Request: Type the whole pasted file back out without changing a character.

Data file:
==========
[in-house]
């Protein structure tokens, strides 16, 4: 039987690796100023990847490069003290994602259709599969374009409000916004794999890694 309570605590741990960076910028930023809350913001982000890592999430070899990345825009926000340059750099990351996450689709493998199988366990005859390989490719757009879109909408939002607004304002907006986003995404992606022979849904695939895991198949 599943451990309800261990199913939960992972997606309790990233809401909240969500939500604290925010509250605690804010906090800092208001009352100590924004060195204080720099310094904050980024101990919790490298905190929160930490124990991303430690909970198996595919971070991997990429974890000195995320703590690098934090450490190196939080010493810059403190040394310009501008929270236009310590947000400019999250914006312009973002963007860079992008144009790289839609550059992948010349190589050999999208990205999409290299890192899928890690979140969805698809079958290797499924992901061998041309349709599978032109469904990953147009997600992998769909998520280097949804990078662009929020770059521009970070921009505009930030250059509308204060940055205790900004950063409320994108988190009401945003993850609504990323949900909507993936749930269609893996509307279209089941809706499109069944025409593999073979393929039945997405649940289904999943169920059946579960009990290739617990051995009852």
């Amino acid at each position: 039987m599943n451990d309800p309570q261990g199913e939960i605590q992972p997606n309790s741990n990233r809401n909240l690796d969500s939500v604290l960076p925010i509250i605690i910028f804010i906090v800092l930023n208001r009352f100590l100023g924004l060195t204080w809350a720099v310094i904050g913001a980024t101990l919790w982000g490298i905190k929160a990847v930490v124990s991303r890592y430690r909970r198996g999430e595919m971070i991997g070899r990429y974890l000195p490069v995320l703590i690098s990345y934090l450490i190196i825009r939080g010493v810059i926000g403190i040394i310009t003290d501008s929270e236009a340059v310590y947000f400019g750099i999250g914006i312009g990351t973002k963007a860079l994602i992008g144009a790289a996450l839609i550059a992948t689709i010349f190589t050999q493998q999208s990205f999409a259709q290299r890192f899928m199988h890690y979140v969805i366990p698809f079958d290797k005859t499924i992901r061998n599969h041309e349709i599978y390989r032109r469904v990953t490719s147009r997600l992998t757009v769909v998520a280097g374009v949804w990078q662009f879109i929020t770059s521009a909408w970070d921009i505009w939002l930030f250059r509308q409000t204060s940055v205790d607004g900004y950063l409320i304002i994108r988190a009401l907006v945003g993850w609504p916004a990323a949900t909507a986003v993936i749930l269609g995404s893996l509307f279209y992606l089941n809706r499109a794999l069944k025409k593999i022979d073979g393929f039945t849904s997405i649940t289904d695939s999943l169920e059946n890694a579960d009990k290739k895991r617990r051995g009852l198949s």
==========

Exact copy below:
[in-house]
């Protein structure tokens, strides 16, 4: 039987690796100023990847490069003290994602259709599969374009409000916004794999890694 309570605590741990960076910028930023809350913001982000890592999430070899990345825009926000340059750099990351996450689709493998199988366990005859390989490719757009879109909408939002607004304002907006986003995404992606022979849904695939895991198949 599943451990309800261990199913939960992972997606309790990233809401909240969500939500604290925010509250605690804010906090800092208001009352100590924004060195204080720099310094904050980024101990919790490298905190929160930490124990991303430690909970198996595919971070991997990429974890000195995320703590690098934090450490190196939080010493810059403190040394310009501008929270236009310590947000400019999250914006312009973002963007860079992008144009790289839609550059992948010349190589050999999208990205999409290299890192899928890690979140969805698809079958290797499924992901061998041309349709599978032109469904990953147009997600992998769909998520280097949804990078662009929020770059521009970070921009505009930030250059509308204060940055205790900004950063409320994108988190009401945003993850609504990323949900909507993936749930269609893996509307279209089941809706499109069944025409593999073979393929039945997405649940289904999943169920059946579960009990290739617990051995009852």
């Amino acid at each position: 039987m599943n451990d309800p309570q261990g199913e939960i605590q992972p997606n309790s741990n990233r809401n909240l690796d969500s939500v604290l960076p925010i509250i605690i910028f804010i906090v800092l930023n208001r009352f100590l100023g924004l060195t204080w809350a720099v310094i904050g913001a980024t101990l919790w982000g490298i905190k929160a990847v930490v124990s991303r890592y430690r909970r198996g999430e595919m971070i991997g070899r990429y974890l000195p490069v995320l703590i690098s990345y934090l450490i190196i825009r939080g010493v810059i926000g403190i040394i310009t003290d501008s929270e236009a340059v310590y947000f400019g750099i999250g914006i312009g990351t973002k963007a860079l994602i992008g144009a790289a996450l839609i550059a992948t689709i010349f190589t050999q493998q999208s990205f999409a259709q290299r890192f899928m199988h890690y979140v969805i366990p698809f079958d290797k005859t499924i992901r061998n599969h041309e349709i599978y390989r032109r469904v990953t490719s147009r997600l992998t757009v769909v998520a280097g374009v949804w990078q662009f879109i929020t770059s521009a909408w970070d921009i505009w939002l930030f250059r509308q409000t204060s940055v205790d607004g900004y950063l409320i304002i994108r988190a009401l907006v945003g993850w609504p916004a990323a949900t909507a986003v993936i749930l269609g995404s893996l509307f279209y992606l089941n809706r499109a794999l069944k025409k593999i022979d073979g393929f039945t849904s997405i649940t289904d695939s999943l169920e059946n890694a579960d009990k290739k895991r617990r051995g009852l198949s």